Physical damages to information-storing devices are another frequent cause of data loss. If you depend heavily on this external storage equipment, you must safeguard them as much as you do your electronic data assets.

Protect your computers and local servers by placing them in dry, well-ventilated areas. This lessens the chances of overheating. Look also for ways to minimize the risk of water and electrical damage caused by leaks, floods, thunderstorms, and others.

Additionally, enhance the devices’ physical security with these tips:

  • Keep your equipment low-key. Avoid putting up signages indicating that they are server rooms or data centers. Labels, if any, should be as non-descriptive as possible.

  • Restrict people’s access to data storage offices and equipment. Only allow those with directly related responsibilities to enter and use them. Install high-quality surveillance systems such as CCTV cameras, biometric scans, tokens, and others. Have a single-entry point for the rooms where you keep your data storage facilities.

  • Invest in rack-mount servers, which you bolt to the floor. This prevents criminals from stealing and moving your equipment.

  • Lock possible entry points such as doors and windows. Seal air vents exposing your data room’s floor and make your windows shatter-resistant and double-glazed.

4. Install and update your network protection tools.

Set up and frequently update your firewalls, antivirus software, anti-malware tools, and software patches. Do this for all company-owned computers, networks, and systems. Inform your staff to do the same on the devices that they use.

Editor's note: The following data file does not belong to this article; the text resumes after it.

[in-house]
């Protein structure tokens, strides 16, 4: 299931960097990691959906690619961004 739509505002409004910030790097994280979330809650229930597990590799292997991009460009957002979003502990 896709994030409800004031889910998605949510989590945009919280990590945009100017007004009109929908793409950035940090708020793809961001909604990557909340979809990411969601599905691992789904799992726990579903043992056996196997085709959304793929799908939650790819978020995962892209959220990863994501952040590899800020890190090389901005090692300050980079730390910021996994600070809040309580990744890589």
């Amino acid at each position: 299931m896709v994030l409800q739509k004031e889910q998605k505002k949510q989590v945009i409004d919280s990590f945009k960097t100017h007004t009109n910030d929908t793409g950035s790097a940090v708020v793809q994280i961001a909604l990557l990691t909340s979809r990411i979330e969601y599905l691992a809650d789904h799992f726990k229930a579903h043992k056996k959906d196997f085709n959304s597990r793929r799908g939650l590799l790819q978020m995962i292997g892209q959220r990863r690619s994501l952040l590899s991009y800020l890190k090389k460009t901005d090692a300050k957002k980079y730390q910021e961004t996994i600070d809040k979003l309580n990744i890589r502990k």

Neglecting to update your network protection mechanisms can inflict more harm. Outdated, they can fail to detect new and potentially more dangerous viruses and permit them to enter your IT landscape.

If the viruses remain undetected, they can give cybercriminals deeper access to your systems and corrupt your files. The hijackers can even lock them with malware and demand hefty ransoms (without the guarantee of data recovery).

If you develop apps with serverless computing or use serverless business platforms, leverage serverless security tools to safeguard your data and code.

You can also perform regular penetration testing to assess your networks’ cyber defenses against common or modern cybersecurity threats.

5. Train your employees.

Educate your employees with the best cybersecurity practices. Doing so empowers them for proactive data loss prevention efforts and bolsters your internal information security. It also decreases the chances of accidental file deletions and corruption.

Here are some things to include in your employees’ cybersecurity training:

  • MITRE Adversarial Tactics, Techniques, and Common Knowledge (MITRE ATT&CK) framework
  • Recognizing phishing, whaling, and other social engineering tactics
  • Document organization procedures
  • Proper creation and storage of account credentials
  • Detecting illegal software
  • Reporting mechanisms in case of suspicious activities and breaches, etc.

Hold ongoing cybersecurity training sessions, especially for new hires. Stay updated with the industry trends and threats and share them with your employees.

Plan your small business’ data loss prevention strategy

Keep in mind that your small business can be susceptible to data loss as much as any established enterprise. So, waste no time and plan your prevention strategies.

Invest in highly reliable tools and modify your processes, if needed, to bolster your data protection.

The sooner you act on it, the faster you can secure your information assets and prevent avoidable data and business losses.